K A R L A M A D E U S H A R T M A N N
Aspen Festival Orchestra
Aspen Music Festival
This is how you know you're listening to an orchestral recording made by engineers who understand and care about music: At your usual volume setting the music sounds far too quiet and muffled. You decide to increase the volume of the files before burning them on CD but discover that the peak volume is already at nearly 100%. And your heart skips a beat because you realize that what you have is an orchestral recording with completely uncompressed dynamic range, and without any post-production boost of high frequencies. So you just crank up the volume on your amplifier, and every time there is an orchestral sforzando or a forte whack on the bass drum, the music "opens up" with thrilling vitality, and there is not the the slightest fatigue experienced by your ears throughout the entire piece.
Unless, of course, your amplifier is inside your laptop or computer speakers, and delivers just enough juice to power your grandpa's hearing aid or your grandma's vibrator. Or it is a stand alone audio-video-microwave-toaster-washer-dryer-and-everything-else-you-can-think-of-plastic-piece-of-shit, with more blinking lights on its front face than you'd see in Tokyo's Shibuya District on a Friday night, and with the manufacturer's promise to deliver hundreds of watts into countless speakers, doorbells, alarm clocks, pacemakers, and anything else you can plug into it - but only so long as this power is measured on a tiny interval of midrange frequencies, and lasts no longer than a fraction of a second. In that case the orchestral peaks will be clipped and what you'll hear will be a lifeless, muffled, faintly congested, and two-dimensional Muzak. You'll hate it, naturally, and once again praise the Lord for all those commercial recordings whose dynamic range is so compressed that you can hear ppp passages on your iPod earbuds while squeezing a couple of hundred rounds through your .45 Colt Automatic at a shooting range, and whose high frequency content is boosted so much that your cheap speakers (or iPod earbuds) will buzz and sizzle like the power transmission lines that run across the Nevada Basin desert.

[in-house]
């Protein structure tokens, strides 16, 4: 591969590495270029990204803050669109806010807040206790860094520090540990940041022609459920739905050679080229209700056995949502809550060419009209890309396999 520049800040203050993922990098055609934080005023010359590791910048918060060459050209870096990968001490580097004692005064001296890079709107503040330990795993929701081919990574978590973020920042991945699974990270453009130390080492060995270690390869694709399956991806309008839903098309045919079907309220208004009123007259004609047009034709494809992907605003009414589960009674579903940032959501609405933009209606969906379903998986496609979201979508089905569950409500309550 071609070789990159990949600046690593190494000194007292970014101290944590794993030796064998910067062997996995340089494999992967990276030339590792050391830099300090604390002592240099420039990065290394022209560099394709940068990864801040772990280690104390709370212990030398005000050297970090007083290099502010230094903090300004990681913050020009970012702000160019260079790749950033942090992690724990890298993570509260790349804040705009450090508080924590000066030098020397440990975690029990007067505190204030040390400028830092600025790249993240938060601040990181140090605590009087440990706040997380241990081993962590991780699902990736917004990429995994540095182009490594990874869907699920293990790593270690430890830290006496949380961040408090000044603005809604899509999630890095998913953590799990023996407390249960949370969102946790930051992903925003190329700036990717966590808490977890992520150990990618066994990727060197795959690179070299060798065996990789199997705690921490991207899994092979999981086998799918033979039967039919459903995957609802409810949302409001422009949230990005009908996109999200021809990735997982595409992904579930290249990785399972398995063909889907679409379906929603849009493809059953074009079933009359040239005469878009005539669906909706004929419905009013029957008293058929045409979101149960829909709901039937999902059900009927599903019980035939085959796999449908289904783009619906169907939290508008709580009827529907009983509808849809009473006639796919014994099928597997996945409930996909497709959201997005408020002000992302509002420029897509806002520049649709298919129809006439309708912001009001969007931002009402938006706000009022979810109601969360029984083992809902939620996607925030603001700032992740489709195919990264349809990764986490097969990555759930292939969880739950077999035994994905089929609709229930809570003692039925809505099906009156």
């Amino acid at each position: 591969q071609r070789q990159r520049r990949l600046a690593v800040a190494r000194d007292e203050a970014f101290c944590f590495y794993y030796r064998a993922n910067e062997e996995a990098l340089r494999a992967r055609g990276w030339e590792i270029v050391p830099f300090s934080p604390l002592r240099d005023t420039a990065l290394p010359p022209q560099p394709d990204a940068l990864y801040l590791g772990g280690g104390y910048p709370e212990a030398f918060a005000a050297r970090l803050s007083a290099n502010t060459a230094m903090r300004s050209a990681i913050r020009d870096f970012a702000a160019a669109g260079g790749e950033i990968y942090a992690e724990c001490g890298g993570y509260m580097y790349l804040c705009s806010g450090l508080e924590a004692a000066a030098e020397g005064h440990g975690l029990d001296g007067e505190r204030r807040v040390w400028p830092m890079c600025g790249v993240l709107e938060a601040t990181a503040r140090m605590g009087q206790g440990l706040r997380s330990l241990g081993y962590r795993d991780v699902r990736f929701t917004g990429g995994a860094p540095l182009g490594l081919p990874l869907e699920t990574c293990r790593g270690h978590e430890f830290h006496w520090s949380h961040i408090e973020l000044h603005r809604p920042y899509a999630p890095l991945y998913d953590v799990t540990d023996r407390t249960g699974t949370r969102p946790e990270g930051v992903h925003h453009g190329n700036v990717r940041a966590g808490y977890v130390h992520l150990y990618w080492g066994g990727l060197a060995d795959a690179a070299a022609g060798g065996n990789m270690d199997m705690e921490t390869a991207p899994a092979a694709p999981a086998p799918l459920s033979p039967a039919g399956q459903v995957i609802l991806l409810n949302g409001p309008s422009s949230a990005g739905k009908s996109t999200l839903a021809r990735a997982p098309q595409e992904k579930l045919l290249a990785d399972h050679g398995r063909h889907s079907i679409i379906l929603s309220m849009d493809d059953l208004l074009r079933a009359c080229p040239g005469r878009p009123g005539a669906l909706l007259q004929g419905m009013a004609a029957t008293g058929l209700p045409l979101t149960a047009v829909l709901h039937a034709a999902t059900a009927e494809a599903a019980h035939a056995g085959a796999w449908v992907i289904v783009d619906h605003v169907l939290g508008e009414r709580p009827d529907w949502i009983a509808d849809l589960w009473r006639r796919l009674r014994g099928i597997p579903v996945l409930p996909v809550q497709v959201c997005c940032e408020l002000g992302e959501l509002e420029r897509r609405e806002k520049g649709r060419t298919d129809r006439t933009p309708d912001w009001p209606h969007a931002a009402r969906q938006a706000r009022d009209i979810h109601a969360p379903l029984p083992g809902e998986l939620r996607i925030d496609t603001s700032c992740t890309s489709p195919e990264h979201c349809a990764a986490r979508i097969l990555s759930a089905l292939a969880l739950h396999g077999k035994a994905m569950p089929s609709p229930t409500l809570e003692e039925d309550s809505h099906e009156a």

Now you can understand why I was so pleased with the sound quality of this live and unedited recording of Hartmann's 6th Symphony. (Corigliano's Piano Concerto on this blog is another live orchestral recording whose engineering I find that gratifying.) Add to this the fact that Aspen's Benedict Tent is essentially an open space venue, and you will understand why I would gratefully carry the sound engineer's photo in my wallet (if I carried a wallet, that is).
As for the performance, the orchestral playing is good, and it communicates the excitement of a live concert to make a far stronger case for Hartmann's "conservative modernism" than what I remember from slippery and two-dimensional sounding commercial recording by Ingo Metzmacher and the Bamberg SO. (Apropos, the incompetent cocksuckers at EMI who produced this commercial set of Hartmann's symphonies did not even bother to invest minimal care into splicing together different takes without audible hiccups. Just check the Adagio of the 7th symphony at around 9:26.5 for one example of how the CD-buying public repeatedly gets fucked by the perpetually self-pitying recording industry). The Aspen orchestra, by the way, is essentially a "master class" orchestra, in which the front desks are occupied by experienced (often world-class) musicians, and the rest of the players are very talented young musicians (conservatory students or recent graduates). Many of these youngsters will go on to become players in top orchestras, and some may become world-class soloists - as it happened in the past with Joshua Bell, Lyn Harrell, Sara Cheng, and other famous musicians who are alumni of the Aspen Music Festival and School.